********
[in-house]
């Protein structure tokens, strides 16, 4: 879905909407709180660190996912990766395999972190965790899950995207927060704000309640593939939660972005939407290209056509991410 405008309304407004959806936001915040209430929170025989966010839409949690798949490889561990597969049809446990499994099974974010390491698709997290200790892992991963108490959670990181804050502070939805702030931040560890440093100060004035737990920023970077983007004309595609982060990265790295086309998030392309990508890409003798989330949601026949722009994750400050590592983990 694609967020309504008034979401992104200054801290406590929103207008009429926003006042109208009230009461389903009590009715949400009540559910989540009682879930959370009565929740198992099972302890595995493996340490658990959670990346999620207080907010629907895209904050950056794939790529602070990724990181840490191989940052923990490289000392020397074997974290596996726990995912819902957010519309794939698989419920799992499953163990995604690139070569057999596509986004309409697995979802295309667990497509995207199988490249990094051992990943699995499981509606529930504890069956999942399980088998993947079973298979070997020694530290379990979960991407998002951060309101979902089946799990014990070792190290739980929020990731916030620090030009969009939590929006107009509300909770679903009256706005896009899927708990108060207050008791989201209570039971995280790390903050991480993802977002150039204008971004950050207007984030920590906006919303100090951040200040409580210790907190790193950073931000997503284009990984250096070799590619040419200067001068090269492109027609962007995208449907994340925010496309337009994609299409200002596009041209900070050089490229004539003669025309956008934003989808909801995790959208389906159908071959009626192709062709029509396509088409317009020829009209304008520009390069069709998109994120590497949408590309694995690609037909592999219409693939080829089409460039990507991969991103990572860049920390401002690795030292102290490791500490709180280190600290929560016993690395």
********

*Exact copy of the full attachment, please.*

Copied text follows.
[in-house]
């Protein structure tokens, strides 16, 4: 879905909407709180660190996912990766395999972190965790899950995207927060704000309640593939939660972005939407290209056509991410 405008309304407004959806936001915040209430929170025989966010839409949690798949490889561990597969049809446990499994099974974010390491698709997290200790892992991963108490959670990181804050502070939805702030931040560890440093100060004035737990920023970077983007004309595609982060990265790295086309998030392309990508890409003798989330949601026949722009994750400050590592983990 694609967020309504008034979401992104200054801290406590929103207008009429926003006042109208009230009461389903009590009715949400009540559910989540009682879930959370009565929740198992099972302890595995493996340490658990959670990346999620207080907010629907895209904050950056794939790529602070990724990181840490191989940052923990490289000392020397074997974290596996726990995912819902957010519309794939698989419920799992499953163990995604690139070569057999596509986004309409697995979802295309667990497509995207199988490249990094051992990943699995499981509606529930504890069956999942399980088998993947079973298979070997020694530290379990979960991407998002951060309101979902089946799990014990070792190290739980929020990731916030620090030009969009939590929006107009509300909770679903009256706005896009899927708990108060207050008791989201209570039971995280790390903050991480993802977002150039204008971004950050207007984030920590906006919303100090951040200040409580210790907190790193950073931000997503284009990984250096070799590619040419200067001068090269492109027609962007995208449907994340925010496309337009994609299409200002596009041209900070050089490229004539003669025309956008934003989808909801995790959208389906159908071959009626192709062709029509396509088409317009020829009209304008520009390069069709998109994120590497949408590309694995690609037909592999219409693939080829089409460039990507991969991103990572860049920390401002690795030292102290490791500490709180280190600290929560016993690395």